Starting at the Ross Dam parking area just past the Diablo Lake overlook, this trail is short but steep as it descends toward Ross Lake. Walking through the woods, at about 0.2 miles down, you’ll cross a small wooden bridge over the fast-flowing Happy Creek. I like to stop here and enjoy the creek and its surroundings. Shortly after passing the creek, the trail gets wider and offers glimpses of both Diablo Lake and Ross Lake below. Close to the bottom, the trail joins a gravel road. Turning left, you can get up onto the dam for a superb view of the lake and Jack Mountain. Following the gravel road to the right takes you to the ferry to Ross Lake Resort.
9. Shadow Of The Sentinels Trail, Mount Baker National Forest
Showcasing towering, ancient trees, Shadow of the Sentinels is a half-mile-long interpretive trail. The loop trail is barrier-free and accessible, a combination of pavement, boardwalk, and gravel. Massive trunks of old-growth Douglas fir and red cedars line the boardwalk, some of them over 600 years old. The interpretive signs help you understand the purpose of these forests, their history, and the importance of preserving them.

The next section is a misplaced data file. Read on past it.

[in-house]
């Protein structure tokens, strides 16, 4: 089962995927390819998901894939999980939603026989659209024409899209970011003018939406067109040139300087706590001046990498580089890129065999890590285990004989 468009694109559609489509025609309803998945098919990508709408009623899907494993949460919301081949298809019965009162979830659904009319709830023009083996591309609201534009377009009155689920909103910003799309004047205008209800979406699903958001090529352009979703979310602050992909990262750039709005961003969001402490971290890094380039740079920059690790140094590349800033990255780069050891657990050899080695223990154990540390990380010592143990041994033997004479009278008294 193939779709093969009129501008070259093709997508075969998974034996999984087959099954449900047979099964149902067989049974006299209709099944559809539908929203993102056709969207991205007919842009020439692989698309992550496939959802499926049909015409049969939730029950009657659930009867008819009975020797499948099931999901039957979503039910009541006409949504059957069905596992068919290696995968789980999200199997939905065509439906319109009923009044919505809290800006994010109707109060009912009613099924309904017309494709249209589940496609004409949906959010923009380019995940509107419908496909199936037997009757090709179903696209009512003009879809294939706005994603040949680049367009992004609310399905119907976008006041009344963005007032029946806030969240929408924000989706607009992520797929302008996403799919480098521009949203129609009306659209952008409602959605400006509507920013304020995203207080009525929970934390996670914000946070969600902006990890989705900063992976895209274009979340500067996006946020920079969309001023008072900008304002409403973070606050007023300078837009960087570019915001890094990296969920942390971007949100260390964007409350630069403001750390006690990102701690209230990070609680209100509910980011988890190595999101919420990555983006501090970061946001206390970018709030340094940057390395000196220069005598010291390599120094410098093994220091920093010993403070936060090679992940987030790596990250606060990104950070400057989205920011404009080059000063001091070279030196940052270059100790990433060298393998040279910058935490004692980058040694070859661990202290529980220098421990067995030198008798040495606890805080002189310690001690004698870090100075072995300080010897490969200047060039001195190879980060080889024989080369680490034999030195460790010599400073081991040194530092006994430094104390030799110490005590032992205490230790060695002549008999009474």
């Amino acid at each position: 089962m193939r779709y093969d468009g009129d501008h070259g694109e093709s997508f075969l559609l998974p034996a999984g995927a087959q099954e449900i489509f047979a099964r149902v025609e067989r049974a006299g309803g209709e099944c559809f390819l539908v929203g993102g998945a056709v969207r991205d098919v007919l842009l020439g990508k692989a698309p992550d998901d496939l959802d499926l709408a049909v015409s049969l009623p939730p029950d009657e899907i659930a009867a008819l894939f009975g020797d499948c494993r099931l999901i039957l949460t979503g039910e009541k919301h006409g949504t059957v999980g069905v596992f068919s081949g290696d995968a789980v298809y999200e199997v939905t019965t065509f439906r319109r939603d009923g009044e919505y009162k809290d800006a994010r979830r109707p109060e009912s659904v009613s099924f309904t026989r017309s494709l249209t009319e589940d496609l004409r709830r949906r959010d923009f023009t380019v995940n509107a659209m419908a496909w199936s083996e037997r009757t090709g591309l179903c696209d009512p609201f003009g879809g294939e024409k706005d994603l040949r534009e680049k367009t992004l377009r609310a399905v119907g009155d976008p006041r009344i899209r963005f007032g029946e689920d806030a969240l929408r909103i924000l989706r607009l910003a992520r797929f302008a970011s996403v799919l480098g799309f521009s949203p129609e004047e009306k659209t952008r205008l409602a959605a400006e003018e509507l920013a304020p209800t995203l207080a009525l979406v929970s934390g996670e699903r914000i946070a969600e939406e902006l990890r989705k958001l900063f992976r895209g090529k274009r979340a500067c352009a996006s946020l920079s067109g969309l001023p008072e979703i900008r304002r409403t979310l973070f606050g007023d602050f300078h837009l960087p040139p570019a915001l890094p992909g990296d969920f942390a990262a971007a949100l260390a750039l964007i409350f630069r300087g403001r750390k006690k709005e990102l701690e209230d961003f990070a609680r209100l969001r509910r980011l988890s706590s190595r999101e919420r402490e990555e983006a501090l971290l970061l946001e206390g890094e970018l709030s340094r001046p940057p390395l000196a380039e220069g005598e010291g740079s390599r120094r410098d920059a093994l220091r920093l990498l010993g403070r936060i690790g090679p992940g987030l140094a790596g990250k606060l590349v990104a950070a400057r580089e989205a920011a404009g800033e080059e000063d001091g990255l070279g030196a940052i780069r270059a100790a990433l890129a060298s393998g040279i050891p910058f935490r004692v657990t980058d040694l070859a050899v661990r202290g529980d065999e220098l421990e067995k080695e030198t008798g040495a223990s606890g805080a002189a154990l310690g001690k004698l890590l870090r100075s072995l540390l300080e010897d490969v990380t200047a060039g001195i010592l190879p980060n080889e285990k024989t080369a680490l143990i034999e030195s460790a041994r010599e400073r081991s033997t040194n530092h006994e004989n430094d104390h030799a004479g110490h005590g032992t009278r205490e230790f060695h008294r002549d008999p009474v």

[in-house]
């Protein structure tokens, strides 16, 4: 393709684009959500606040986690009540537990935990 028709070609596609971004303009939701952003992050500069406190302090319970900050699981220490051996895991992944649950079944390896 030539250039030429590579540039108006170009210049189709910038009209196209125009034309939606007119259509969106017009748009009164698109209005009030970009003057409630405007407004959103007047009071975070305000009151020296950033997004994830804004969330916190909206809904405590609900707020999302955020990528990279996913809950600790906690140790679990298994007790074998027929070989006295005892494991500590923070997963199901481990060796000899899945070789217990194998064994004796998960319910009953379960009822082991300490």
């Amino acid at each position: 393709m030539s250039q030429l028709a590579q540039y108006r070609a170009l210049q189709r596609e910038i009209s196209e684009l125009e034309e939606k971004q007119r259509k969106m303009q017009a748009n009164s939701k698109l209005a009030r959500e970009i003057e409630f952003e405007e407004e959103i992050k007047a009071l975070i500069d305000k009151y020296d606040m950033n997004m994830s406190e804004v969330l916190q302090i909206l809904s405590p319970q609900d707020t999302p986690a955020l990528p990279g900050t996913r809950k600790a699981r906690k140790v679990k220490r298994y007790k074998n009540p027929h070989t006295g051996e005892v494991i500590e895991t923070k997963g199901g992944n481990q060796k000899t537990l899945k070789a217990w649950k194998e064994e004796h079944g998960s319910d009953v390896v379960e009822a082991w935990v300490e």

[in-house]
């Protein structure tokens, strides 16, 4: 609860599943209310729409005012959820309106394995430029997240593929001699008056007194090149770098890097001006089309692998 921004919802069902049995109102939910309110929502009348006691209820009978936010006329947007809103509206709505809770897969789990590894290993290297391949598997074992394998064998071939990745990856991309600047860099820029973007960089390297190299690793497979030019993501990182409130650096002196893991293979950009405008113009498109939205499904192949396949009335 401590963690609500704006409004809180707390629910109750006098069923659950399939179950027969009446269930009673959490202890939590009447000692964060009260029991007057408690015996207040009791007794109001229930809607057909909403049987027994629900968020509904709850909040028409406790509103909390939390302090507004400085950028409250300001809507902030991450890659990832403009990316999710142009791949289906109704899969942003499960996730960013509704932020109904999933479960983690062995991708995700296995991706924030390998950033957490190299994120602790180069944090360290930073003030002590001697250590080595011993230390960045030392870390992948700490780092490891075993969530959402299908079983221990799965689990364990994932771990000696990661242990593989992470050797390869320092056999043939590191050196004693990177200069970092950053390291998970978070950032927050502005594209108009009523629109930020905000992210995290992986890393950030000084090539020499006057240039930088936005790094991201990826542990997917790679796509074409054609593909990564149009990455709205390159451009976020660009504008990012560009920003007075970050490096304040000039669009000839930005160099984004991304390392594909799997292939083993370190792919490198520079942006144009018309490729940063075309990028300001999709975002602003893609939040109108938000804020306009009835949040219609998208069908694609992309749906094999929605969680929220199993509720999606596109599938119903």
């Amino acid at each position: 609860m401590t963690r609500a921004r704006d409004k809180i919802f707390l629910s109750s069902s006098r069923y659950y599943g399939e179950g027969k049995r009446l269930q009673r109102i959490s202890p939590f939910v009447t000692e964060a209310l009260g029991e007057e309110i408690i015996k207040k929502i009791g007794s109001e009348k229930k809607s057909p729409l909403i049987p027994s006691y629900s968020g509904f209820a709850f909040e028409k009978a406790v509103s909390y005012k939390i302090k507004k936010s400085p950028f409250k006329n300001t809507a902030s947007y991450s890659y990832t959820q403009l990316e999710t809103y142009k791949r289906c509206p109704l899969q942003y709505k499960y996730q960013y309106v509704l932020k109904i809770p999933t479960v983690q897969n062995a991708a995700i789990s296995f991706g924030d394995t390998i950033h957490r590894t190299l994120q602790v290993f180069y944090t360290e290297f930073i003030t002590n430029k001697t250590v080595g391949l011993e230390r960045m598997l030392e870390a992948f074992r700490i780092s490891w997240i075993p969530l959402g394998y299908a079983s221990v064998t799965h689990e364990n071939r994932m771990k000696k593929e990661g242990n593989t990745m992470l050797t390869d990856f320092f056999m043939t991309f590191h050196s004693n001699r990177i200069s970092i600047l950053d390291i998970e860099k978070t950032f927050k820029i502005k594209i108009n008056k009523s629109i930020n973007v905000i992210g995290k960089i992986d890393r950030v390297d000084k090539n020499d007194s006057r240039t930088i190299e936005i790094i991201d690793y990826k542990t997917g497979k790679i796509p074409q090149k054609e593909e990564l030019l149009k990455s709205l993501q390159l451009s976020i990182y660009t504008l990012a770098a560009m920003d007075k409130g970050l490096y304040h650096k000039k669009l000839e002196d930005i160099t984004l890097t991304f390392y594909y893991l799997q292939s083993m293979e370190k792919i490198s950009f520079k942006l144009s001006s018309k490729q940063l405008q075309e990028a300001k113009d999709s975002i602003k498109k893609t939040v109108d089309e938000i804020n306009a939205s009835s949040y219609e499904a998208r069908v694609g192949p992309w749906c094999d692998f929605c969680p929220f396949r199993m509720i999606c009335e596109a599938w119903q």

The trailhead, on the right side of Baker Lake Road, is marked by a large wooden sign and is easy to spot. It’s a great stop for all visitors to the area as an introduction to its old-growth forests.
Things To Know Before You Go
The trails in Washington State are some of the most diverse and beautiful in the entire country, highlighting a diverse environment. Weather in the state is unpredictable, so it is worth carrying a rain jacket, especially if you hike in the North Cascades or around Mount Rainier. Learn about the trails and make sure you know when you need a pass, which is usually required if the trail is in a national or state park.
This article is presented by KEEN Footwear. I wore KEEN’s Terradora II Waterproof Boots on my hikes, a great choice for hiking in the summer in Washington State and the Pacific Northwest. Lightweight, comfortable, and waterproof, they kept my feet dry even during unexpected showers, a common occurrence on some of the trails in the area. They offered substantial ankle support that helped on uneven and rocky trails. Their sole has the perfect grip, handy when hiking by rivers and waterfalls. Shop KEEN’s Terradoras and other hiking shoes here.